- Sunol Visitor Center is open Saturdays and Sundays from 8:30 a.m. – 4:00 p.m. with the exception of Thanksgiving and Christmas Day.
- A free trail map is available online and at trailheads.
- Dogs are allowed on trails in the daytime ($2 per dog, guide/service dogs free); they are not allowed overnight at campsites.
- Mountain bikes and horses are allowed on designated trails.
- Restrooms are located next to the trailhead.
- Cows graze year-round at Sunol. If you encounter cows on the trail, keep moving and speak normally. Do not touch the cows. Here are a few safety tips and videos for hiking near cows.
- To volunteer or become a Sunol docent, check out the East Bay Regional Park’s volunteer page.
- For more information about events and activities, like the Cowboy Hootenanny, April Wildflower Festival, and naturalist-led wildflower hikes, check the Sunol activity calendar and follow Sunol Regional Wilderness’s Facebook page for announcements.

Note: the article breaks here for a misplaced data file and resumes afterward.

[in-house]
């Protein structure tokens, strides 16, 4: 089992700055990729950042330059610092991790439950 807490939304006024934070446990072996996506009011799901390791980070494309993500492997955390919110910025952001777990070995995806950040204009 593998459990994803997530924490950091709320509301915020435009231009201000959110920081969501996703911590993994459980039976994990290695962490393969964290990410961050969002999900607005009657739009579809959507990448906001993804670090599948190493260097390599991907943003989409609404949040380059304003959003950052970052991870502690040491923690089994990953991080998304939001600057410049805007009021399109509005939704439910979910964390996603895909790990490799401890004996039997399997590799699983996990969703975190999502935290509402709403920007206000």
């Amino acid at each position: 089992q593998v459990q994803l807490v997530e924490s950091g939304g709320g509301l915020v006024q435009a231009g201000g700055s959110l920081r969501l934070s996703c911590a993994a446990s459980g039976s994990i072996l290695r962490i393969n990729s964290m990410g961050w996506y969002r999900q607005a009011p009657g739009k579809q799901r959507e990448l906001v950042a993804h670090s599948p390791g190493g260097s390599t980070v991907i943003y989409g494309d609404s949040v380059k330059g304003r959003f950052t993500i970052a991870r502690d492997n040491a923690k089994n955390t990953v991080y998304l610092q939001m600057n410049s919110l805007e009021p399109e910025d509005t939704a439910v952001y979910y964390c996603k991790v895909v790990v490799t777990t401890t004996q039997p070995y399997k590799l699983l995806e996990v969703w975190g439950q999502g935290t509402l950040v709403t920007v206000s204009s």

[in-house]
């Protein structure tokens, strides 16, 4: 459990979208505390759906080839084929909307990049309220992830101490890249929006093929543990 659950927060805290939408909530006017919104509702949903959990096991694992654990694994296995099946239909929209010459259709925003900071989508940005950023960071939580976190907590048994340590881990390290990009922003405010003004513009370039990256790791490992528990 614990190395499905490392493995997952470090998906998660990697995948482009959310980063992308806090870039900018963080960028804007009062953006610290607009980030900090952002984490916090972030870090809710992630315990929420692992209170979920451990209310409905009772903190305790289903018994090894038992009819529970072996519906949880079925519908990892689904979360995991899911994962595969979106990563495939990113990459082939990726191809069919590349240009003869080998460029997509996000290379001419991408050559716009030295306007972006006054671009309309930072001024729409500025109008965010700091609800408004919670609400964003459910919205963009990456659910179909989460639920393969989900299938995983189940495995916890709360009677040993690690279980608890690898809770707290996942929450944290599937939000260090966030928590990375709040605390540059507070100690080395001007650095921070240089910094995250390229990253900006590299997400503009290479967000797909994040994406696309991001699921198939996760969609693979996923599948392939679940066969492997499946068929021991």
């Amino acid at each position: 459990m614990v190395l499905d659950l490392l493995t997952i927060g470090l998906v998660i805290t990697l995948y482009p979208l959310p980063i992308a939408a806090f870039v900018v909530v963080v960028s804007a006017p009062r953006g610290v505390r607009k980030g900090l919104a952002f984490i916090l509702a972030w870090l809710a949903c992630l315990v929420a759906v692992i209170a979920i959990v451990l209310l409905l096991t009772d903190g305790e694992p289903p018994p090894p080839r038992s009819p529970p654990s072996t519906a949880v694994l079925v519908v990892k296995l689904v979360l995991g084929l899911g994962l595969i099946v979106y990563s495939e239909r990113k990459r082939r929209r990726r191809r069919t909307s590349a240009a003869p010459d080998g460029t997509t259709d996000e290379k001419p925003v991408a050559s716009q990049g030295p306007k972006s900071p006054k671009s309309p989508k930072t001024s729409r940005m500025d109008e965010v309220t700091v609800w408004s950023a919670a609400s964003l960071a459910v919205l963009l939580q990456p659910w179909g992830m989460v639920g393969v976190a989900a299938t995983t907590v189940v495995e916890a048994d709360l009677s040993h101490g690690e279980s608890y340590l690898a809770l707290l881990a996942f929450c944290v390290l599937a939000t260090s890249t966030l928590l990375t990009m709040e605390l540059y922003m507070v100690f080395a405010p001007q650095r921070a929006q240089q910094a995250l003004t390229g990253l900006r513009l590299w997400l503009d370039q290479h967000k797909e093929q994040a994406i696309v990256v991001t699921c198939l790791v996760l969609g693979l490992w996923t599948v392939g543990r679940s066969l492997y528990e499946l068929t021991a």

In late summer and early fall, male tarantulas scurry from their burrows in search of females, often popping up on park roads and wide, exposed fire roads. Despite their horror movie reputation, tarantulas are gentle and are not poisonous or dangerous to humans. Keep an eye out for their quarter–sized burrow entrances, often lined with silk, as well as their hairy brown bodies, about 4-5 inches long with 8 legs. After mating season, the males perish; however, females can live up to 25 years. A good time to try to see them is early morning and evening before sunset. Check event calendars for tarantula programs and guided hikes, often occurring in September and October.